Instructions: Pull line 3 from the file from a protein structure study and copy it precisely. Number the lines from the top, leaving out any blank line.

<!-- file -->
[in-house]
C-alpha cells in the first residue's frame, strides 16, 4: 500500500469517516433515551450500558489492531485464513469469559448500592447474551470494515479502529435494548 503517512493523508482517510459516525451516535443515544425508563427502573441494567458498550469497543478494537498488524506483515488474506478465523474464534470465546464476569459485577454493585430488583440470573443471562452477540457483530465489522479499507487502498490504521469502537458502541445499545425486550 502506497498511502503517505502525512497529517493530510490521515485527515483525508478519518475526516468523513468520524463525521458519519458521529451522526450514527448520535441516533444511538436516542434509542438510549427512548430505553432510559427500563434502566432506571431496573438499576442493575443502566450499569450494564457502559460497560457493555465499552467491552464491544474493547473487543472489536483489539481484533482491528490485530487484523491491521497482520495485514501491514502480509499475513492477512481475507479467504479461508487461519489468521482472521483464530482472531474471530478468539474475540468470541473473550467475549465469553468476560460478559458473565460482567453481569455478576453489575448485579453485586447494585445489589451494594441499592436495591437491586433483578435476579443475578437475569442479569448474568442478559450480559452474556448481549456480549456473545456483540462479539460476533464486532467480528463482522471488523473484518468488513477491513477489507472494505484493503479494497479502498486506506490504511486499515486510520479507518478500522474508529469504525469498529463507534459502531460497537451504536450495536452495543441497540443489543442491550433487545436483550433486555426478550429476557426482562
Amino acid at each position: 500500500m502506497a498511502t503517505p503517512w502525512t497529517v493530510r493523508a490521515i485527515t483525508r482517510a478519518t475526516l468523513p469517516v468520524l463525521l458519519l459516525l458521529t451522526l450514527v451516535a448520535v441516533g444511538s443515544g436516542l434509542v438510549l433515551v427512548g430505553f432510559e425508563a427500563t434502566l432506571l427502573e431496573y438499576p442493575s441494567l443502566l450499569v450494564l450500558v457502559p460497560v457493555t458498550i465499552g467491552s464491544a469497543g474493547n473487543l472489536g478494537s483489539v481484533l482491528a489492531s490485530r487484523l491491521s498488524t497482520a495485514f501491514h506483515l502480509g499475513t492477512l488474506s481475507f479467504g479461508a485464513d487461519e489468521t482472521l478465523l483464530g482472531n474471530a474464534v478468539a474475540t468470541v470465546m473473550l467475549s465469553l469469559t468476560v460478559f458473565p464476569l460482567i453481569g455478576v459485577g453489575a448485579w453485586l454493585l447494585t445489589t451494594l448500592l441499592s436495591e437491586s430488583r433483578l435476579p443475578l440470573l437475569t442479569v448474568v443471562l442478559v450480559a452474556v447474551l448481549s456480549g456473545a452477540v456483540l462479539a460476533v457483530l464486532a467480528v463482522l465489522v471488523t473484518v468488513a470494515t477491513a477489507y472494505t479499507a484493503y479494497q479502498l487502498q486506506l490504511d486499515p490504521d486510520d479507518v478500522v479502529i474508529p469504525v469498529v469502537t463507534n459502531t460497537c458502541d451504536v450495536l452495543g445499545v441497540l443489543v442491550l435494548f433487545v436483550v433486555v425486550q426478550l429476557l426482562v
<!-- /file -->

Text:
Amino acid at each position: 500500500m502506497a498511502t503517505p503517512w502525512t497529517v493530510r493523508a490521515i485527515t483525508r482517510a478519518t475526516l468523513p469517516v468520524l463525521l458519519l459516525l458521529t451522526l450514527v451516535a448520535v441516533g444511538s443515544g436516542l434509542v438510549l433515551v427512548g430505553f432510559e425508563a427500563t434502566l432506571l427502573e431496573y438499576p442493575s441494567l443502566l450499569v450494564l450500558v457502559p460497560v457493555t458498550i465499552g467491552s464491544a469497543g474493547n473487543l472489536g478494537s483489539v481484533l482491528a489492531s490485530r487484523l491491521s498488524t497482520a495485514f501491514h506483515l502480509g499475513t492477512l488474506s481475507f479467504g479461508a485464513d487461519e489468521t482472521l478465523l483464530g482472531n474471530a474464534v478468539a474475540t468470541v470465546m473473550l467475549s465469553l469469559t468476560v460478559f458473565p464476569l460482567i453481569g455478576v459485577g453489575a448485579w453485586l454493585l447494585t445489589t451494594l448500592l441499592s436495591e437491586s430488583r433483578l435476579p443475578l440470573l437475569t442479569v448474568v443471562l442478559v450480559a452474556v447474551l448481549s456480549g456473545a452477540v456483540l462479539a460476533v457483530l464486532a467480528v463482522l465489522v471488523t473484518v468488513a470494515t477491513a477489507y472494505t479499507a484493503y479494497q479502498l487502498q486506506l490504511d486499515p490504521d486510520d479507518v478500522v479502529i474508529p469504525v469498529v469502537t463507534n459502531t460497537c458502541d451504536v450495536l452495543g445499545v441497540l443489543v442491550l435494548f433487545v436483550v433486555v425486550q426478550l429476557l426482562v